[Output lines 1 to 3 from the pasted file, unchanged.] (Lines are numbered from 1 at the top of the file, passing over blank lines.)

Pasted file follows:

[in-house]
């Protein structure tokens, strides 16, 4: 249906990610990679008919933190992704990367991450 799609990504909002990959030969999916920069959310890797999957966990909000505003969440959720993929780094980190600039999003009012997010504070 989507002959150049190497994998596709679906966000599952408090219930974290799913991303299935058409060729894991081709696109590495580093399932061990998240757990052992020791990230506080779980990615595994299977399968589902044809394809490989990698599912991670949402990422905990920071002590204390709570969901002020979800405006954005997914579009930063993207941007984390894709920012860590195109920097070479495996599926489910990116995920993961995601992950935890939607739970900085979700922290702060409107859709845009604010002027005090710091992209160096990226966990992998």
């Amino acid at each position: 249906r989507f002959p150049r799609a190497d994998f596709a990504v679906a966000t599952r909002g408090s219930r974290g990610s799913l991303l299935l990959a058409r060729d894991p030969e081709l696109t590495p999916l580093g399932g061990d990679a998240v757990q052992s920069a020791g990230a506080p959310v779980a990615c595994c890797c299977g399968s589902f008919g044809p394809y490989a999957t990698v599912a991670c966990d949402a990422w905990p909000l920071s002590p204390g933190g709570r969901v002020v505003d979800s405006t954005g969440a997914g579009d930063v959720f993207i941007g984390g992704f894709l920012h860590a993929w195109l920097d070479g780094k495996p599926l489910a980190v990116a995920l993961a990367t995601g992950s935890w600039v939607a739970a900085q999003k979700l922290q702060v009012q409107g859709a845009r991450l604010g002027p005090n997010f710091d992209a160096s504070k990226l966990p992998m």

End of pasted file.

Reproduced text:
[in-house]
């Protein structure tokens, strides 16, 4: 249906990610990679008919933190992704990367991450 799609990504909002990959030969999916920069959310890797999957966990909000505003969440959720993929780094980190600039999003009012997010504070 989507002959150049190497994998596709679906966000599952408090219930974290799913991303299935058409060729894991081709696109590495580093399932061990998240757990052992020791990230506080779980990615595994299977399968589902044809394809490989990698599912991670949402990422905990920071002590204390709570969901002020979800405006954005997914579009930063993207941007984390894709920012860590195109920097070479495996599926489910990116995920993961995601992950935890939607739970900085979700922290702060409107859709845009604010002027005090710091992209160096990226966990992998």
């Amino acid at each position: 249906r989507f002959p150049r799609a190497d994998f596709a990504v679906a966000t599952r909002g408090s219930r974290g990610s799913l991303l299935l990959a058409r060729d894991p030969e081709l696109t590495p999916l580093g399932g061990d990679a998240v757990q052992s920069a020791g990230a506080p959310v779980a990615c595994c890797c299977g399968s589902f008919g044809p394809y490989a999957t990698v599912a991670c966990d949402a990422w905990p909000l920071s002590p204390g933190g709570r969901v002020v505003d979800s405006t954005g969440a997914g579009d930063v959720f993207i941007g984390g992704f894709l920012h860590a993929w195109l920097d070479g780094k495996p599926l489910a980190v990116a995920l993961a990367t995601g992950s935890w600039v939607a739970a900085q999003k979700l922290q702060v009012q409107g859709a845009r991450l604010g002027p005090n997010f710091d992209a160096s504070k990226l966990p992998m």